Strengthening research capacity continues to be a challenge in most of the Southern African countries, and the lack of local PhD programs particularly limits training in Botswana and Namibia. Agricultural researchers in Mozambique, Zambia, Zimbabwe are among the least highly qualified in SSA given that about half are qualified to the BSc level only. Other countries, such as Madagascar and Tanzania, employ an aging pool of researchers as a consequence of long-term government recruitment freezes, so recently recruited staff are young, less qualified, and often have limited training opportunities.

Zambia: ASTI Country Brief

ASTI publicaiton cover

Authors:
Beintema, Nienke M.; Castelo-Magalhaes, Eduardo; Elliott, Howard; Mwala, Mick

Year:
2004

Publisher
International Food Policy Research Institute (IFPRI)

Publication category

Africa south of the Sahara

Related country page(s)
Zambia

Zambia’s agricultural research sector has undergone significant reform in recent years in attempts to increase effectiveness, cut costs, build capacity, attract new sources of funding—especially from the private sector—and ultimately reach out to and support small farmers, who dominate the country’s agricultural sector. These changes were largely effected through two consecutive World Bank projects.

Certain undertakings did not have the desired effect, such as reducing staffing levels at SCRB in attempts to enhance working conditions and raise salary levels per researcher to compete with other national agencies for well-qualified staff. Without the appropriate training and competitive salary packages, SCRB’s research staff was halved in the 1990s, leaving the branch with a high proportion of vacant positions.
A related negative outcome was reduced donor funding to established government agencies like SCRB in favor of smaller, often project-based support, which cut the country’s overall public funding for agricultural research to unsustainable levels. On the other hand, the establishment of four research trusts in the late 1990s (GART, CDT, LDT, and LADT) has proven successful in encouraging public–private partnerships, improving the cost-effectiveness and efficiency of research, and  developing opportunities for nongovernment funding.

Zambia: ASTI Country Note

ASTI publicaiton cover

Authors:
Flaherty, Kathleen; Mwala, Mick

Year:
2010

Publisher
International Food Policy Research Institute (IFPRI)

Publication category

Africa south of the Sahara

Related country page(s)
Zambia

Long-term trends indicate a serious decline in investment in agricultural R&D in Zambia. Public agricultural R&D spending fell to an historical low of 18 billion kwacha or 7 million PPP dollars in 2005 (both in 2005 constant prices), compared with 52 billion kwacha or 22 million PPP dollars per year on average during the 1990s. Although expenditures recovered slightly in 2007, spending was still low in 2008.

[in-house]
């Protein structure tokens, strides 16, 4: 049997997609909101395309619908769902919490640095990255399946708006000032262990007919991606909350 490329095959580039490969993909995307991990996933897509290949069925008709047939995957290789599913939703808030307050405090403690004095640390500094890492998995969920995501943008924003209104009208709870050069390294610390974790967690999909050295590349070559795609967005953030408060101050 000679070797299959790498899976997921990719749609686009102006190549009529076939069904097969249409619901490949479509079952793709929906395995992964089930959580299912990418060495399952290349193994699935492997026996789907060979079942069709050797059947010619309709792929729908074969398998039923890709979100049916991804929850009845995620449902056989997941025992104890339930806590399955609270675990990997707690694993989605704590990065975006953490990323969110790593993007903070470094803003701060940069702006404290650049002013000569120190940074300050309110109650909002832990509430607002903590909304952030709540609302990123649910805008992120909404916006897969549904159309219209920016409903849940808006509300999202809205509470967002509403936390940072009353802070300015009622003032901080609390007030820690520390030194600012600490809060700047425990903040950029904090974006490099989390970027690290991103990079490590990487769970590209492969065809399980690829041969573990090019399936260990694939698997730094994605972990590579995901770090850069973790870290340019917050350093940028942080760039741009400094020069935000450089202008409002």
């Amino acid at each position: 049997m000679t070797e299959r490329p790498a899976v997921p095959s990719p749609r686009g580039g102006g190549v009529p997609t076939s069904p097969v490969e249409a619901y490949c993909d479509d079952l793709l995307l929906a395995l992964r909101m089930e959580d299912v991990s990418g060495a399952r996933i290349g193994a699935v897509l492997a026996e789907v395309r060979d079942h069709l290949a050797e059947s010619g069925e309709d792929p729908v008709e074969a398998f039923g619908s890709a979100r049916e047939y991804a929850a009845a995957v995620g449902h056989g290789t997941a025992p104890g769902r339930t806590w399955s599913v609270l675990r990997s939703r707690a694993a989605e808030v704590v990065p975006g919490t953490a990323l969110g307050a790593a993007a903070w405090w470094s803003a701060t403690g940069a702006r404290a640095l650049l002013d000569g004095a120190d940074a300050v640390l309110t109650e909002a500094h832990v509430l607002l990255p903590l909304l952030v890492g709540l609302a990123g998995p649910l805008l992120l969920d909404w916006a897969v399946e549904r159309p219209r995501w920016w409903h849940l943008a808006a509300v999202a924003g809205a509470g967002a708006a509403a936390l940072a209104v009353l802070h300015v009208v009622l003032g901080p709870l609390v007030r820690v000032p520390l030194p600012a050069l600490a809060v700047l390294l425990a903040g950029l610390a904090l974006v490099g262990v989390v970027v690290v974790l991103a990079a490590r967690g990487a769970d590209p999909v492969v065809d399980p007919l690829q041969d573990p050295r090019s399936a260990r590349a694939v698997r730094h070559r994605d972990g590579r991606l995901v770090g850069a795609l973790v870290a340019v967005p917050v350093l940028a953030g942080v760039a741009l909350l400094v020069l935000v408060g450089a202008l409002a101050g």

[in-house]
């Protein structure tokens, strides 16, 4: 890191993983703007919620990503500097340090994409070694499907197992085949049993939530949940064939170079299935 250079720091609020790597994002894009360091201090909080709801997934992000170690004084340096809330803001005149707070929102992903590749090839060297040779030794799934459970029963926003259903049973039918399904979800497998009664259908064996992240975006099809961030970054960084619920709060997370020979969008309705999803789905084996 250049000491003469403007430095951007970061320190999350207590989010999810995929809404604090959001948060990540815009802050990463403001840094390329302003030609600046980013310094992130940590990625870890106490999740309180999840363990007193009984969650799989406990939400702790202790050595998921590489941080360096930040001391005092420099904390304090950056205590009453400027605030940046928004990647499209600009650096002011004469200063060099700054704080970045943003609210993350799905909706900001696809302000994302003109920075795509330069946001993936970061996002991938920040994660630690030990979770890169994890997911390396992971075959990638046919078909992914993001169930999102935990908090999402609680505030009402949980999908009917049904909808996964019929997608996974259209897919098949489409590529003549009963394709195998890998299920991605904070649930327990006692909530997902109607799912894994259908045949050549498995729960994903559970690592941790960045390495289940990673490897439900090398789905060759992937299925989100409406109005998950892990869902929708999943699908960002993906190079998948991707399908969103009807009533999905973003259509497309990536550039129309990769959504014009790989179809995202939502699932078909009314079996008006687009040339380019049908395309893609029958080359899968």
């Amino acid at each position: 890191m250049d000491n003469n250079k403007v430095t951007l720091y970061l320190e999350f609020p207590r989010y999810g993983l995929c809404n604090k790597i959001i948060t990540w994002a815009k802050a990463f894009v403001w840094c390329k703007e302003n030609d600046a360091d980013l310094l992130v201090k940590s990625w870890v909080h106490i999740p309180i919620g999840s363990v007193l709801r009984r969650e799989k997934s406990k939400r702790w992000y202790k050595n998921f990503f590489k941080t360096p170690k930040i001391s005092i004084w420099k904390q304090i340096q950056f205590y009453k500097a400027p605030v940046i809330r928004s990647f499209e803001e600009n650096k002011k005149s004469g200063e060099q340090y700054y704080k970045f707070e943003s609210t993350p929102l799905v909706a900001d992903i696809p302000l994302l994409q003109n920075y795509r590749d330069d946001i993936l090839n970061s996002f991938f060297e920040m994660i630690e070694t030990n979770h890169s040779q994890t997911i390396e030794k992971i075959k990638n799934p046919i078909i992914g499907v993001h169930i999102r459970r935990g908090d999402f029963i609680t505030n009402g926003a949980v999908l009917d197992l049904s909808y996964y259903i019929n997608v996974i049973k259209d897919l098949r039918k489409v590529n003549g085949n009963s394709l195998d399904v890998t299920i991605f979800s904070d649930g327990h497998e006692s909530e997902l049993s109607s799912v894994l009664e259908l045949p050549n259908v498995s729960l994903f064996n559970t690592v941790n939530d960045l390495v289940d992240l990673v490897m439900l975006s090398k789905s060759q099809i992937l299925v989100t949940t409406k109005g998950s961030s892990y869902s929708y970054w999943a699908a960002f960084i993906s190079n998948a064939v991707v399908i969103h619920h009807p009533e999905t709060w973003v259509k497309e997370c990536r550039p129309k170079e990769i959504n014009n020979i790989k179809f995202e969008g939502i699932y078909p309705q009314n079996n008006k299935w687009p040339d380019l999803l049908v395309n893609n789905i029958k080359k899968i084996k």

The combined effects of a government-sector hiring freeze and lack of training opportunities resulted in significant erosion of research staff capacity. Although staffing levels increased to 209 FTE researchers in 2008, the composition shifted towards junior rather than senior researchers, meaning those holding BSc rather than PhD degrees. ZARI was particularly affected by a reduction in the number of PhD-qualified researchers.

In addition to training and capacity limitations, ZARI and the other government research agencies have also faced challenges in supporting the operating and capital costs associated with research. A number of needs have been identified at ZARI, such as infrastructure, laboratory equipment, communication facilities, and vehicles. Delays and reductions in the disbursement of budgeted funding from both the  national government and foreign donors continue to constrain the efficient management of research funding.

Although GART has been successful in generating funding through the sales of goods and services, as well as attracting donor funding and strengthening linkages with UNZA, other trusts within the nonprofit sector have not fared as well. They were originally created for the purpose of increasing the flexibility and efficiency of research funding and management, in addition to promoting public–private partnerships. They, however, still depend on national government funding and have yet to meet the expectations of their mandate.

Although the recent rise in the number of agricultural researchers is positive—as is the upgrade of ZARI to a ministerial department, and increased investment under ADSP since 2007— Zambia’s agricultural R&D agencies are still contending with the effects of long-term underinvestment and continue to struggle with funding issues that hinder their ability to contribute more effectively to the country’s agricultural and economic development.